1 in 5 Drink-Drivers Now Over 50

Wednesday, 16 October 2013

Here at Swiftcover we've been doing some research into drink driving statistics, uncovering some worrying results. Although overall drink driving rates have fallen by 15% since 2010, the number of over-50s caught drunk behind the wheel has stayed the same - and there has even been a 20% rise in octogenarians under the influence on Britain's roads.

Why our most experienced motorists account for such a large proportion of drink-drivers remains a mystery. Some may point to the recession cutting into the income of the young, though it could also be a question of generation and outlook.

Most over-75s will have started driving in the 1950s, when a legal limit for alcohol consumption didn't exist - this came into force in 1967. Many over-50s will have been learners in the late 1970s when drink driving offences were more than five times as common as today.

An increase in drink-driving in older people is of particular concern, considering that the 'safe alcohol limits' which apply to the young do not apply to the aged, due to the physiological and metabolic effects of getting older. A Royal College of Physiologists report, published in 2011, indicates that even a 'modest' amount of alcohol can carry significant risks for older people - and recommends a maximum of 1.5 units of alcohol (equivalent to half a pint of beer, or one glass of sherry) per day.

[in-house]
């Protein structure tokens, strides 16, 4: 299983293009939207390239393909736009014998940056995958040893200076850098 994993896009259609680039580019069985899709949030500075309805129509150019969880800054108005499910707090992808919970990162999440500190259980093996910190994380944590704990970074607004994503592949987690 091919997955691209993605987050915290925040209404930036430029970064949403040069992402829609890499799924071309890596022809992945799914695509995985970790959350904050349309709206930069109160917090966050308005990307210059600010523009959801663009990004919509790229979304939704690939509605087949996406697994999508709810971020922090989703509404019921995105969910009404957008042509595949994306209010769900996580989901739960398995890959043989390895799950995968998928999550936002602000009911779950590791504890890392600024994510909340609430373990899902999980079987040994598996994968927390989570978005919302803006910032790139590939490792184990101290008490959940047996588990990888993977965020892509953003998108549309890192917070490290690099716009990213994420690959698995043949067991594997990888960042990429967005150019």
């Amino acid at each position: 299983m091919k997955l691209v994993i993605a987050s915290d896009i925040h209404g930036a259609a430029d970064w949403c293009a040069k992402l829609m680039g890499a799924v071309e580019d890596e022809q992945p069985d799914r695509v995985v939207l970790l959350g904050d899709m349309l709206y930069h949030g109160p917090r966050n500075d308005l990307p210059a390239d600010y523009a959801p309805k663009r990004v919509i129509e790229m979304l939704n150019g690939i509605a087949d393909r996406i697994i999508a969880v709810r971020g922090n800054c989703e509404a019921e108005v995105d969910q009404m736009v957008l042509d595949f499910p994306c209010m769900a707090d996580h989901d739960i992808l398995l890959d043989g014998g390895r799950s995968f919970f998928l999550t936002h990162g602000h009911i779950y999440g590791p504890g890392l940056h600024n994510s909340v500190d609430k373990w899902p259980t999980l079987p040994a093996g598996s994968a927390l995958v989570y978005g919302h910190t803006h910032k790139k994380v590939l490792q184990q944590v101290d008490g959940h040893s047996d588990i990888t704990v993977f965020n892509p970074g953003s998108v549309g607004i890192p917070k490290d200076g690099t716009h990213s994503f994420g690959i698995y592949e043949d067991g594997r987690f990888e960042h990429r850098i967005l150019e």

The statistics also showed considerable regional variation. In 2012, over-50s accounted for 15% of drink drivers across the UK. However, in Lancashire that leaps to a staggering 54%, and in London it dips to just 2%. Areas with the largest number of drink-driving over-75s were found further South, specifically in Hampshire (46 convictions) and the Thames Valley (30).

Regardless of age, road users should always remember the dangers of drink driving. Roman Bryl, Underwriting Manager at swiftcover.com, commented:

“Drink driving is not acceptable at any age. Although great strides have been made to tackle this in younger people, the number of motorists drink driving from the older generations is still worryingly high.

“Reducing the number of people caught up in drink driving accidents is a priority – safety is paramount, but people should also be aware of the legal and financial repercussions for offenders. Not only does this reckless behaviour endanger lives, it can also have an impact on your car insurance.”

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